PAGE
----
Arthur Rimbaud (1854 – 1891) was a French poet who wrote some of the most remarkable poetry and prose of the nineteenth century. He prefigured Surrealism and free verse, and was a major figure in Symbolism. Precocious and miserable in provincial France, he ran away to Paris at sixteen, where he read voraciously and lived in alcoholic squalor, sometimes with Paul Verlaine. Widely regarded as a prodigy, he wrote all of his poetry in the space of less than five years. Before age twenty-one, he burned his last manuscripts and is not known to have written other work.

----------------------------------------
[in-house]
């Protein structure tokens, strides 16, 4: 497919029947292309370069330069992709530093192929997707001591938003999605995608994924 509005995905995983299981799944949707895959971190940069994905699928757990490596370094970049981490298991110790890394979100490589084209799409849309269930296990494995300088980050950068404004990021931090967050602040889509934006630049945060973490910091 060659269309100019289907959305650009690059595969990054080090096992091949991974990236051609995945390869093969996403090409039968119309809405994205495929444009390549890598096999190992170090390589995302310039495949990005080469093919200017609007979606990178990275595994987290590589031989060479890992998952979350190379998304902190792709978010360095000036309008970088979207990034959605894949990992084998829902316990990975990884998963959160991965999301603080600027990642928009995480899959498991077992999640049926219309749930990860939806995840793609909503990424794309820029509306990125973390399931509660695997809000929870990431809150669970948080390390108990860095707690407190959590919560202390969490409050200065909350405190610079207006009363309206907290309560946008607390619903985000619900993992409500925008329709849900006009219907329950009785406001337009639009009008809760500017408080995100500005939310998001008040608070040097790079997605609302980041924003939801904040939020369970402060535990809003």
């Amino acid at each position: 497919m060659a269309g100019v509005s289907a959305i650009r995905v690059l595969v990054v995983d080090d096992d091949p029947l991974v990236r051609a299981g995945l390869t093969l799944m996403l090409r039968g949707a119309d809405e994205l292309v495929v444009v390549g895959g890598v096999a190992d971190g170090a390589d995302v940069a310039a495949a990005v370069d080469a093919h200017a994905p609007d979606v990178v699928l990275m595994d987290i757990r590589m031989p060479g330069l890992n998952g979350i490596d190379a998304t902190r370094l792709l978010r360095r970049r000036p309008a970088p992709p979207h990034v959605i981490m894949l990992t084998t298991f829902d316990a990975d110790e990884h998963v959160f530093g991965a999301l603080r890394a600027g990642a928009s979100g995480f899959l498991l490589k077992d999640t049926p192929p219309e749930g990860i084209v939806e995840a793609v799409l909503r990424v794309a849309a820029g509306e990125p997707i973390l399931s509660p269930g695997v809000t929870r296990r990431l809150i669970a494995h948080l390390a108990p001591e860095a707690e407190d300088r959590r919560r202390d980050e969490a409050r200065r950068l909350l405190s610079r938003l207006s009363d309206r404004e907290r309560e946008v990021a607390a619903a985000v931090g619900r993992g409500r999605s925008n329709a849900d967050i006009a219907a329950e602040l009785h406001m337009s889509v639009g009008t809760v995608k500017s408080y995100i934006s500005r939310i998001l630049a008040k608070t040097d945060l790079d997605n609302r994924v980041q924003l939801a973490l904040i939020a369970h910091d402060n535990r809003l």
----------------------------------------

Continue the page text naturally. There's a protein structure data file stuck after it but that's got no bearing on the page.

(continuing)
Charles Baudelaire (1821 – 1897) holds the most wide-ranging influence of the French Symbolist poets. A respected reviewer and critic whose translations of Edgar Allan Poe were much admired in his time, he died young, at only forty-six, but left behind a legacy of work at the center of which stands his masterpiece, the poems of Les Fleurs du mal, first published in 1857 to shock and acclaim.